Cephalon Drug Conditionally Approved

The FDA delays making a final decision on the sleep-disorders drug Nuvigil.
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Cephalon

(CEPH)

was hit with a setback Monday when the Food and Drug Administration delayed making a final decision on the sleep-disorders drug Nuvigil.

The FDA granted conditional approval of Nuvigil, a cousin of the company's best-selling drug Provigil, another drug for sleep problems. Final approval is contingent on the company and the agency agreeing on the wording of a label, Cephalon said.

Label discussions can take a few weeks to a few months. However, the discussions for Nuvigil may take extra time because they are affected by the ongoing FDA review of another Cephalon drug, Sparlon, for attention deficit hyperactivity disorder. Sparlon is a high-dose version of Provigil.

In March, an FDA advisory panel of medical experts

voted 12-1 against Sparlon, telling the agency that more safety tests were needed. The agency doesn't have to follow its advisers' recommendations, but it usually does.

The panel was concerned about a clinical trial of Sparlon in which one child apparently contracted a rare, often dangerous skin rash called Stevens-Johnson syndrome.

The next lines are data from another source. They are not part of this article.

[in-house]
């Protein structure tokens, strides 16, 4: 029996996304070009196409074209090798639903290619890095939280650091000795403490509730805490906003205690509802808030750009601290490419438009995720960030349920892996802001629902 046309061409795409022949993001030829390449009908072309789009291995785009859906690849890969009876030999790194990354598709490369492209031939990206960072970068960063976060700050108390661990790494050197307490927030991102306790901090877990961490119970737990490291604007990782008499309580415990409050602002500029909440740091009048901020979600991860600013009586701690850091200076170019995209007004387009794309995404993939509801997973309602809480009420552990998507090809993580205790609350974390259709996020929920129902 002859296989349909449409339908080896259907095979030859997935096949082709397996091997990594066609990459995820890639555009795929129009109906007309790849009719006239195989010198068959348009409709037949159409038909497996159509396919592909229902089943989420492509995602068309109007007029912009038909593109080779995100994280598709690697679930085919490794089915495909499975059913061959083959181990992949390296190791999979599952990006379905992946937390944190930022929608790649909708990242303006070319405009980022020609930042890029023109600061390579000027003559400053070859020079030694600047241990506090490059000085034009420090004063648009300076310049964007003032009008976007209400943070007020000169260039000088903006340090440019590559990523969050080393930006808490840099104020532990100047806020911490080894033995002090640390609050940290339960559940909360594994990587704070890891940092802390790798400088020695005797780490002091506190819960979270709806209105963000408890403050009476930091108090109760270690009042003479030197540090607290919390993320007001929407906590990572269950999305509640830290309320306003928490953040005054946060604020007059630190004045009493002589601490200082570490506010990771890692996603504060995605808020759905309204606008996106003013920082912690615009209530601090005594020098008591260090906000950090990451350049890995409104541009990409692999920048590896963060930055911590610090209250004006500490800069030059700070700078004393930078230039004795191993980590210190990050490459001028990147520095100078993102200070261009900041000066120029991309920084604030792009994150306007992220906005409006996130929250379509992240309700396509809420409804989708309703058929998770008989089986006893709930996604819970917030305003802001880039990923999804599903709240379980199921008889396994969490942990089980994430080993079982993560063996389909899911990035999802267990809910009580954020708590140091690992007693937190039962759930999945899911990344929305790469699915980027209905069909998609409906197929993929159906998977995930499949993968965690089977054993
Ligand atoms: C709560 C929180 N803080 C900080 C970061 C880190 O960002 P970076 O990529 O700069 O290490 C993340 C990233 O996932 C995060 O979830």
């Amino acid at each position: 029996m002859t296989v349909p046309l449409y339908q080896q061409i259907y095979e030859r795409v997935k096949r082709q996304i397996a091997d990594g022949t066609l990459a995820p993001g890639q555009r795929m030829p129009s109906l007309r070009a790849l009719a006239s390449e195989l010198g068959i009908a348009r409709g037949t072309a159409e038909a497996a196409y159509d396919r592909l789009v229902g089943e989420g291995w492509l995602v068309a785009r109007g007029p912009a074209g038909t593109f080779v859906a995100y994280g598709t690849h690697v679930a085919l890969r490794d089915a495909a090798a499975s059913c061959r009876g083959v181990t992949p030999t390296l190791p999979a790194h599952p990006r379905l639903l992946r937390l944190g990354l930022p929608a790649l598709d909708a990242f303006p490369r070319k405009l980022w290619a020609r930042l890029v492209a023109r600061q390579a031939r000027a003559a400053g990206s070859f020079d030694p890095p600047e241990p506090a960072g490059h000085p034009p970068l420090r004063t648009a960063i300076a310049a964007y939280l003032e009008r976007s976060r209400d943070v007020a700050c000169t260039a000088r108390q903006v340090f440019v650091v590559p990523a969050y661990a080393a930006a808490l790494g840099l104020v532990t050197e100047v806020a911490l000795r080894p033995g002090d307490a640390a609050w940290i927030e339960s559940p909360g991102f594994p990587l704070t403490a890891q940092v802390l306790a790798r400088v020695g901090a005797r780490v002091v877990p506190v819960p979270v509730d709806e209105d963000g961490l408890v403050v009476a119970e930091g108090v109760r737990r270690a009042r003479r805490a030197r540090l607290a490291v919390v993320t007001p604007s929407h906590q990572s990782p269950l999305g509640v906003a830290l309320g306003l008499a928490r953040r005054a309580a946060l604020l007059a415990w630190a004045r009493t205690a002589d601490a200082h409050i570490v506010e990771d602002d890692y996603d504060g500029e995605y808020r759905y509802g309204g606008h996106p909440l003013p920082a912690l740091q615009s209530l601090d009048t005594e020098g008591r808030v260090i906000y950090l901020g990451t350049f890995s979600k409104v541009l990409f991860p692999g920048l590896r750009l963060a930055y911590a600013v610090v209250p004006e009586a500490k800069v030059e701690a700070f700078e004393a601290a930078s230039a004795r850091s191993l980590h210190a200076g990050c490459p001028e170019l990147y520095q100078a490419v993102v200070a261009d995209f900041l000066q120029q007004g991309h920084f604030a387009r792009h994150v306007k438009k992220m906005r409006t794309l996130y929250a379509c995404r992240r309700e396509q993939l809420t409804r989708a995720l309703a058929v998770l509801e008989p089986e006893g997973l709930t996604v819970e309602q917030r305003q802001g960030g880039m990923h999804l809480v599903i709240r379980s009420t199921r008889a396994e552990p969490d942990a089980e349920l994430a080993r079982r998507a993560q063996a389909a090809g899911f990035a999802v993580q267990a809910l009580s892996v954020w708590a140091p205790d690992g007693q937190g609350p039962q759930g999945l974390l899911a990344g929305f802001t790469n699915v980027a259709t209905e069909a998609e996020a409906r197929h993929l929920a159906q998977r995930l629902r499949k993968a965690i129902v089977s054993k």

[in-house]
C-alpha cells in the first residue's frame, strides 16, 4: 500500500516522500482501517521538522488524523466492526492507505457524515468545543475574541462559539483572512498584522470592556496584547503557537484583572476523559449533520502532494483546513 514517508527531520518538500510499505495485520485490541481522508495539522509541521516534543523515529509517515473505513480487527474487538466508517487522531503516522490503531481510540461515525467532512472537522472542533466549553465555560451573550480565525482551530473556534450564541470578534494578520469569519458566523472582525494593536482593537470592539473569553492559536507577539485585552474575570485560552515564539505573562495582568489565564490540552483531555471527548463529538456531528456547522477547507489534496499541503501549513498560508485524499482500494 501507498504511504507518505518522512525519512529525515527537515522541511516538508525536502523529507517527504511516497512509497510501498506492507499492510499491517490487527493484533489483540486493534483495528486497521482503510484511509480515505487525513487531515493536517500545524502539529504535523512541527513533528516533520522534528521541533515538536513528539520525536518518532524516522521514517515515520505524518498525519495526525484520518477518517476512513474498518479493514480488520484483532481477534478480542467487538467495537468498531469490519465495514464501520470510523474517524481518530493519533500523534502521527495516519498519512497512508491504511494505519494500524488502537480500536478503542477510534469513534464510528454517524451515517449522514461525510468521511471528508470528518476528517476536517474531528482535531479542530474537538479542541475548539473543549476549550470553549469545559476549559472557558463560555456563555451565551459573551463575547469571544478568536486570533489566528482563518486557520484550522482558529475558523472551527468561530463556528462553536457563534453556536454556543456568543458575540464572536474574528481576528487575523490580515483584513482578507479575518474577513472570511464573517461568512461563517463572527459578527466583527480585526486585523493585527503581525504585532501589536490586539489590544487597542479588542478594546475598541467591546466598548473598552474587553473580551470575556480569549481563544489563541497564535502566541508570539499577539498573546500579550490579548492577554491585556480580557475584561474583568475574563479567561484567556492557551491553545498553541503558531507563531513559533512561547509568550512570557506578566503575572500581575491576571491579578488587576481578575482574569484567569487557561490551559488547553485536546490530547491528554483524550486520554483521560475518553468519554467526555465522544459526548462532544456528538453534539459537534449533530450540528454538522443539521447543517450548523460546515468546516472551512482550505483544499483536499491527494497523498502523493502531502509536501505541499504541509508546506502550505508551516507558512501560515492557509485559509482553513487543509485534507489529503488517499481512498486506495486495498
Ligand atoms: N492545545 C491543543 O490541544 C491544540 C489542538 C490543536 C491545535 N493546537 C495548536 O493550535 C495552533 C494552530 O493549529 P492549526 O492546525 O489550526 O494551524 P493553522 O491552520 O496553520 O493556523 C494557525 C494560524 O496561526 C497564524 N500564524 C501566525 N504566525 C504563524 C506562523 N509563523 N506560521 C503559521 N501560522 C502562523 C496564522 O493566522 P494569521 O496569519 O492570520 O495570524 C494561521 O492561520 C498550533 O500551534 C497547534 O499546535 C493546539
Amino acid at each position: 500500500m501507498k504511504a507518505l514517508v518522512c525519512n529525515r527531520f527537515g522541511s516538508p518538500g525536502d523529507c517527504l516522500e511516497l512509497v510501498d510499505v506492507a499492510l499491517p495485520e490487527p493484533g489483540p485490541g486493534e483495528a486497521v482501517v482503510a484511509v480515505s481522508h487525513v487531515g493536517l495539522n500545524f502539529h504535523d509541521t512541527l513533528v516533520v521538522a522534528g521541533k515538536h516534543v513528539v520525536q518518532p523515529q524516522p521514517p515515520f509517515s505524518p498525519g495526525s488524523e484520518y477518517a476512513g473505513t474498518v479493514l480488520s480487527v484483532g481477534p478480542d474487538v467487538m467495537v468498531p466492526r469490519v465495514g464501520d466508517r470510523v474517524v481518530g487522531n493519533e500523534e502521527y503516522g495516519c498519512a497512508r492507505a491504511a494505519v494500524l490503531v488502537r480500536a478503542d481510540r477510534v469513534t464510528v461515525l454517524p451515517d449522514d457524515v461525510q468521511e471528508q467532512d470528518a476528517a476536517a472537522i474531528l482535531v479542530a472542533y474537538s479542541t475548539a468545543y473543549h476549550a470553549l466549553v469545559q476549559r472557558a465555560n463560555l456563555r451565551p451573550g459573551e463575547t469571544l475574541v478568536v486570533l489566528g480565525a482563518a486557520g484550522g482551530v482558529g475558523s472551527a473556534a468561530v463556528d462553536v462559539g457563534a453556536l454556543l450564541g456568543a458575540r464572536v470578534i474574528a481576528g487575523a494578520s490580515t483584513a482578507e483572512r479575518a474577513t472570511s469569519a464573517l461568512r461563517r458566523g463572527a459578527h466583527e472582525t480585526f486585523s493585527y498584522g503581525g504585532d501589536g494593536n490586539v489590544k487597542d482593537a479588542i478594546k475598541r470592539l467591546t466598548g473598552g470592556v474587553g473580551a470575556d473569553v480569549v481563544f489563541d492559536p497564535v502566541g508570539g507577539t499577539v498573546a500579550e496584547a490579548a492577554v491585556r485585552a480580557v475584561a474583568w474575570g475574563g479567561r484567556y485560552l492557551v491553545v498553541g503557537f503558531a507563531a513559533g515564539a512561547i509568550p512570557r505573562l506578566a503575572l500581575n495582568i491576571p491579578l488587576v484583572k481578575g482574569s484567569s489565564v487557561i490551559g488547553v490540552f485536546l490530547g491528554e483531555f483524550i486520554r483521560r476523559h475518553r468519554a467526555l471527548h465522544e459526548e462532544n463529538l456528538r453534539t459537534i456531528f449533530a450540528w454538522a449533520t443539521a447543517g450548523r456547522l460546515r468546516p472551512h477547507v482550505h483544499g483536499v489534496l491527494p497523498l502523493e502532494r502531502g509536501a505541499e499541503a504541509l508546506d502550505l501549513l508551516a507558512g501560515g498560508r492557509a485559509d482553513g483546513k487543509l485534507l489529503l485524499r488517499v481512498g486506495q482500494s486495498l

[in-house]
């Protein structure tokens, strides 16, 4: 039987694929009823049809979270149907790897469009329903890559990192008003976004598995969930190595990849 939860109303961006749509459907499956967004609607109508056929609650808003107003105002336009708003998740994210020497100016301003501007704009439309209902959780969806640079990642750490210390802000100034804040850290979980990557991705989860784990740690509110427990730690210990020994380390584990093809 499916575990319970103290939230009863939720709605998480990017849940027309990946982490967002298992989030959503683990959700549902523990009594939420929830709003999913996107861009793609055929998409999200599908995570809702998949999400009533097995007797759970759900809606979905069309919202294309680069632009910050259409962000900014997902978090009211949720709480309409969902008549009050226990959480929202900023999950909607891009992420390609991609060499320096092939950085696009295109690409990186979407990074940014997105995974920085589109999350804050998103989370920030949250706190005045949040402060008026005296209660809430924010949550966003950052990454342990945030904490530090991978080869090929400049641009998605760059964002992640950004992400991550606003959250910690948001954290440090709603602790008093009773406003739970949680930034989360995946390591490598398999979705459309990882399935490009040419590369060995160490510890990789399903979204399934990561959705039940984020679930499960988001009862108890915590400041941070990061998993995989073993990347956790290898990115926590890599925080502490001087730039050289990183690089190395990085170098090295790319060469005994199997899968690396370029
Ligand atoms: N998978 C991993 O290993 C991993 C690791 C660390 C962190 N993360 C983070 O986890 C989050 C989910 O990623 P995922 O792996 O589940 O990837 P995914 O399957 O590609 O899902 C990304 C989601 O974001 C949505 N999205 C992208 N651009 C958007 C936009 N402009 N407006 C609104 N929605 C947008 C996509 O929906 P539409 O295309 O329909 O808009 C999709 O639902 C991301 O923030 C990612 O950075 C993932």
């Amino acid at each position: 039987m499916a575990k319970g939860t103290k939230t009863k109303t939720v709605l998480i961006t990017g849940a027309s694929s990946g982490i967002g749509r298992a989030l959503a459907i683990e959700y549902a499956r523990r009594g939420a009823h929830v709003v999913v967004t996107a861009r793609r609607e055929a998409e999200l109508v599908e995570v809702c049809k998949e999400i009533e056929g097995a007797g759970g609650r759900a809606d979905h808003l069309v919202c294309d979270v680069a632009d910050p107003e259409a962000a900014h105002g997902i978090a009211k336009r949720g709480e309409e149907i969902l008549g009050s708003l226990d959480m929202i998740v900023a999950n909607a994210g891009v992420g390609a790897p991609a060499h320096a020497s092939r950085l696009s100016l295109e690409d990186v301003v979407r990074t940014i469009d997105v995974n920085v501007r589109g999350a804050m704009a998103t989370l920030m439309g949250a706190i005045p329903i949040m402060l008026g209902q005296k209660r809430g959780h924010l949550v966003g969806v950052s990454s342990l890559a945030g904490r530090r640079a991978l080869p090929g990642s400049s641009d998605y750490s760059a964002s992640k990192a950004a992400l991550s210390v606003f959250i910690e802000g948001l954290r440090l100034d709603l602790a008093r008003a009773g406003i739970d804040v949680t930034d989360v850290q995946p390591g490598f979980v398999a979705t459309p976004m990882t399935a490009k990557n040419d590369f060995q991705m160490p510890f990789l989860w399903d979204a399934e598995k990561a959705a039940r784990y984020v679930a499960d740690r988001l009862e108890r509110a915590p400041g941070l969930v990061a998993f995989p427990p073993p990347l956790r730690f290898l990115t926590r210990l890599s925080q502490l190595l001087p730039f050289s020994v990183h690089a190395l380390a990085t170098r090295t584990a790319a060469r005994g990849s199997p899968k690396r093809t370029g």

The panel's comments caused Cephalon's stock to plunge, but the company recently submitted additional data to the FDA maintaining that the child

didn't suffer from Stevens-Johnson syndrome. The FDA agreed to extend its review of Sparlon until Aug. 22, rather than make a decision on May 22.

Cephalon said "the FDA indicated that the outcome of its review of this new

Sparlon information will be addressed directly in the label for Nuvigil."

"We are working closely with the FDA to move this application to an approval and expand our offering of wake-promotion choices for patients," said Paul Blake, a Cephalon executive vice president, in a prepared statement.

The announcement came after the markets had closed. In regular trading, Cephalon closed at $65.68, up 2 cents. After hours, the stock gained 32 cents.

Cephalon is seeking FDA approval of Nuvigil for treating excessive sleepiness due to the neurological disease narcolepsy; for obstructive sleep apnea/hypopnea syndrome, in which a person repeatedly stops breathing or experiences shallow breathing for short periods of time; and for shift-work sleep disorder, which affects people who can't get used to constantly changing work hours. Provigil is prescribed for all three problems.